Assessment and control of the bioavailability of nickel in soils

Authors

  • Guillaume Echevarria,

    Corresponding author
    1. Laboratoire Sols et Environnement UMR 1120 ENSAIA-INPL/INRA, BP 172, 54505 Vandœuvre-les-Nancy Cedex, France
    • Laboratoire Sols et Environnement UMR 1120 ENSAIA-INPL/INRA, BP 172, 54505 Vandœuvre-les-Nancy Cedex, France
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  • Stamatia Tina Massoura,

    1. Laboratoire Sols et Environnement UMR 1120 ENSAIA-INPL/INRA, BP 172, 54505 Vandœuvre-les-Nancy Cedex, France
    2. Agence nationale pour la gestion des déchets radioactifs, Parc de la Croix Blanche, 1–7, rue Jean Monnet 92298 Châtenay-Malabry Cedex, France
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  • Thibault Sterckeman,

    1. Laboratoire Sols et Environnement UMR 1120 ENSAIA-INPL/INRA, BP 172, 54505 Vandœuvre-les-Nancy Cedex, France
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  • Thierry Becquer,

    1. Unité Mixte de Recherches (UMR 137) Biodiversité et Fonctionnement des Sols, IRD/Embrapa Cerrados, CP: 7091, 71619–970 Brasilia-DF, Brazil
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  • Christophe Schwartz,

    1. Laboratoire Sols et Environnement UMR 1120 ENSAIA-INPL/INRA, BP 172, 54505 Vandœuvre-les-Nancy Cedex, France
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  • Jean Louis Morel

    1. Laboratoire Sols et Environnement UMR 1120 ENSAIA-INPL/INRA, BP 172, 54505 Vandœuvre-les-Nancy Cedex, France
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  • Presented at the Symposium on Risk Assessment of Metals in Soils, 14th Annual Meeting, SETAC Europe Meeting, Prague, Czech Republic, April 18–22, 2004.

Abstract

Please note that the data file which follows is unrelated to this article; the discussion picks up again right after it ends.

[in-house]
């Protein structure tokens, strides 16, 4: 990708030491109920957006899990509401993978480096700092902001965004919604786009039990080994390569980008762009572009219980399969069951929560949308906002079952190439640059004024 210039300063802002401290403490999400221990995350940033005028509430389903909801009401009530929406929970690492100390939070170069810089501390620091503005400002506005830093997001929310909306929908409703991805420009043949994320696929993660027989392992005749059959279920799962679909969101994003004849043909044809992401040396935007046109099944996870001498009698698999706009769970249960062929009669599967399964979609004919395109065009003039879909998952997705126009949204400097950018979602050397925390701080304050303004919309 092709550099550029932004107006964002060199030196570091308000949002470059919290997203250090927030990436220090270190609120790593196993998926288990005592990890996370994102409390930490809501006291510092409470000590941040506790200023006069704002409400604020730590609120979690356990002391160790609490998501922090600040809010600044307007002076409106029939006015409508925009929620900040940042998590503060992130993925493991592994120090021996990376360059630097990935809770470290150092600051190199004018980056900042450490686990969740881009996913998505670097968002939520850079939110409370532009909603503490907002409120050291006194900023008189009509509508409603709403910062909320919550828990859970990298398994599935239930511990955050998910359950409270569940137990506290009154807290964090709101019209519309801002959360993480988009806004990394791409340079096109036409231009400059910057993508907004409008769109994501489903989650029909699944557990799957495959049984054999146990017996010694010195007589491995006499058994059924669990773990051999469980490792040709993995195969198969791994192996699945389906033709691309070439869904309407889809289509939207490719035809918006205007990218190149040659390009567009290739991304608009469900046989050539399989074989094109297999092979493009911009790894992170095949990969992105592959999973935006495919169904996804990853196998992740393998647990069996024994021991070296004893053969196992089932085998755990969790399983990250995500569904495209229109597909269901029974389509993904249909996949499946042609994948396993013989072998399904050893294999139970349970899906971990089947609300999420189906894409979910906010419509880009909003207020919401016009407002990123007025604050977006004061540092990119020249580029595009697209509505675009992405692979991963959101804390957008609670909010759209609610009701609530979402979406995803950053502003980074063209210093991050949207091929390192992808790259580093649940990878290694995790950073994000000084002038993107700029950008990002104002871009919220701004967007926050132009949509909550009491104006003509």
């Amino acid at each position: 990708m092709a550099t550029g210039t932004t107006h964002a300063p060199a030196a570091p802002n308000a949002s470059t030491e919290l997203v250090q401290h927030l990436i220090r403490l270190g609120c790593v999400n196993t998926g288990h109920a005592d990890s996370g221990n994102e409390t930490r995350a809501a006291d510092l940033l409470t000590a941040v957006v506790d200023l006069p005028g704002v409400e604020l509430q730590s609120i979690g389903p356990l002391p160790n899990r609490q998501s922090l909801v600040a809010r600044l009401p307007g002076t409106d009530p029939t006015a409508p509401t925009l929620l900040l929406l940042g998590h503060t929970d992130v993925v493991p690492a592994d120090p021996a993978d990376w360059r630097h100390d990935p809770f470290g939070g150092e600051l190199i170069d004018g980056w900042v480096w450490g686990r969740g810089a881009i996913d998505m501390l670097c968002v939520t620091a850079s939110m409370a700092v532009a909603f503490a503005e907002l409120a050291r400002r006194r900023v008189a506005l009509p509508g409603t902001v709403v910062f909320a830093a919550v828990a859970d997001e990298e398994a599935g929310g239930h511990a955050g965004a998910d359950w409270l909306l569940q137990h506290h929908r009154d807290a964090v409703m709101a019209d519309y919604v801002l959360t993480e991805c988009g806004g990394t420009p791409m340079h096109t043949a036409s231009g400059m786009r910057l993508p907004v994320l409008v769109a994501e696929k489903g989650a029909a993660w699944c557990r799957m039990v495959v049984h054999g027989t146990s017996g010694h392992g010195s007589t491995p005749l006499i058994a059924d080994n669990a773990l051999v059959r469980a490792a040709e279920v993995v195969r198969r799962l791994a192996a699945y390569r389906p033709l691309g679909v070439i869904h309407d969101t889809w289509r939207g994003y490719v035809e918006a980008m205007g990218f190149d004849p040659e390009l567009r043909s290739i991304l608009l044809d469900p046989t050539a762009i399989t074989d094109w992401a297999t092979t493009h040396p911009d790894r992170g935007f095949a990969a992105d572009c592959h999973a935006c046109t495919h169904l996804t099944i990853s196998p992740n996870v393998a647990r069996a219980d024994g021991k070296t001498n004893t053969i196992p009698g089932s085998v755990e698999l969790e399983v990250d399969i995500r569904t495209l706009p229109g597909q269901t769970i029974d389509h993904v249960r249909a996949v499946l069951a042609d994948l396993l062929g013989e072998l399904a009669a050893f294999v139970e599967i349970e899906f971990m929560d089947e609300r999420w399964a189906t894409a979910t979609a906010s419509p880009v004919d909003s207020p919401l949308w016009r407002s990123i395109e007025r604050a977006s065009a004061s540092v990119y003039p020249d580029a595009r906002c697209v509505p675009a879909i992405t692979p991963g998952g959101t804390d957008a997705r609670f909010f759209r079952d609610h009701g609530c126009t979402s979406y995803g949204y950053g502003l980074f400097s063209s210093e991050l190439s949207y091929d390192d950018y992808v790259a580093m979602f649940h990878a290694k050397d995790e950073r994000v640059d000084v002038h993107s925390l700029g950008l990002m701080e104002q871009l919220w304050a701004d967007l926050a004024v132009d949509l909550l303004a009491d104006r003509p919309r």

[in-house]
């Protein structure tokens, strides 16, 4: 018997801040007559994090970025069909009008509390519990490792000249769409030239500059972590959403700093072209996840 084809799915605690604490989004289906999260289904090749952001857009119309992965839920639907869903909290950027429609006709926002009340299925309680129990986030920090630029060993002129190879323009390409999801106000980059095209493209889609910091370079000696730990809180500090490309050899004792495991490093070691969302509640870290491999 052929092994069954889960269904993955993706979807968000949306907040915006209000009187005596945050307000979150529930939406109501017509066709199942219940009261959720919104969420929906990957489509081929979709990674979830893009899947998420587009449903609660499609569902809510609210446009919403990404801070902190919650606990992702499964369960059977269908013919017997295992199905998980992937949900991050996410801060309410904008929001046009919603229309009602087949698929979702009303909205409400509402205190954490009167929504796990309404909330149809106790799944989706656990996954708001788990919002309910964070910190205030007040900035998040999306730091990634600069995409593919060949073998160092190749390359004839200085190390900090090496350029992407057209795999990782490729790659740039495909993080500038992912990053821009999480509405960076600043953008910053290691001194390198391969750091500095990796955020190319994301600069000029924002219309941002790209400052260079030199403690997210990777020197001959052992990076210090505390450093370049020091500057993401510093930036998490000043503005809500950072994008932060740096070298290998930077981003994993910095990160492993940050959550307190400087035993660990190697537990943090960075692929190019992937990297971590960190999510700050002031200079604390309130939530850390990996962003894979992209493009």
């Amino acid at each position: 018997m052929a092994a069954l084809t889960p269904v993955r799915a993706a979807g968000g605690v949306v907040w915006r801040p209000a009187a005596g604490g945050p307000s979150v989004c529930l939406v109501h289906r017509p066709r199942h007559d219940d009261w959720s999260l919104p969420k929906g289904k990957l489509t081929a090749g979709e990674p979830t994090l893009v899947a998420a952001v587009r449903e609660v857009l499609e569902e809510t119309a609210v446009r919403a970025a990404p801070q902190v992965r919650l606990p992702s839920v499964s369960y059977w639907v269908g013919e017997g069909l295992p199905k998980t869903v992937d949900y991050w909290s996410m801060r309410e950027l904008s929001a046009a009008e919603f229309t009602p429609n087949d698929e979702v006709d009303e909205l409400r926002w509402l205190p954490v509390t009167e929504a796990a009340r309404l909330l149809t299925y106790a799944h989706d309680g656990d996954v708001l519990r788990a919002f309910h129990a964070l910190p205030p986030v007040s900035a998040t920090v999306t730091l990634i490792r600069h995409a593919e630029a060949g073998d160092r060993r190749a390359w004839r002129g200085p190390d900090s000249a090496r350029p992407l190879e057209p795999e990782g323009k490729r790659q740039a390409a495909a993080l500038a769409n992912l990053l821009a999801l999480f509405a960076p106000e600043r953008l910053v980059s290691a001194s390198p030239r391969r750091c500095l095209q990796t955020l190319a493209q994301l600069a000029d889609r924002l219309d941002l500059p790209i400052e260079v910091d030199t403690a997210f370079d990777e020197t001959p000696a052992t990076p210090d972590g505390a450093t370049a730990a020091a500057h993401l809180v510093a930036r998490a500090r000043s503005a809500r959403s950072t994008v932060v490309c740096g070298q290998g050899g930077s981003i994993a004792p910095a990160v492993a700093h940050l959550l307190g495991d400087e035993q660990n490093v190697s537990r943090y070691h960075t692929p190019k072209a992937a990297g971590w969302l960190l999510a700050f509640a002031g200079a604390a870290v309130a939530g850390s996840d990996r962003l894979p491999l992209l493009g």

Nickel, a potentially toxic metal, is present in all soils with an average concentration of 20 to 30 mg/kg, sometimes exceeding 10,000 mg/kg (e.g., ultramafic soils). The ecotoxicological risk of Ni in soils to organisms is controlled by its availability. It is therefore essential to identify an efficient and reliable method for the evaluation of this risk. This paper presents a complete study of the effect of Ni origin, localization, and soil properties on its availability as assessed with the isotopic exchange kinetics (IEK) method and compares plant response to isotopically exchangeable properties of Ni in soils. We performed IEK on 100 soil samples representing a worldwide range of Ni fate, and concentrations showed that pH was the main influencing parameter and that labile Ni (i.e., isotopically exchangeable Ni, Et) could be reasonably well assessed by a single diethylene triamine pentaacetic acid extraction. The identification of the soil mineral phases that bear Ni (bearing phases) in 16 Ni-rich samples selected among the 100 soils showed a strong effect of the mineralogy of the bearing phases on Ni availability (IEK). Plants with different Ni accumulation strategies all took up Ni from the same labile pool of Ni in four contrasting soils, and the amount taken up by hyperaccumulator plants could be anticipated with the IEK parameters, thus confirming the usefulness of isotopic dilution methods for risk assessment.

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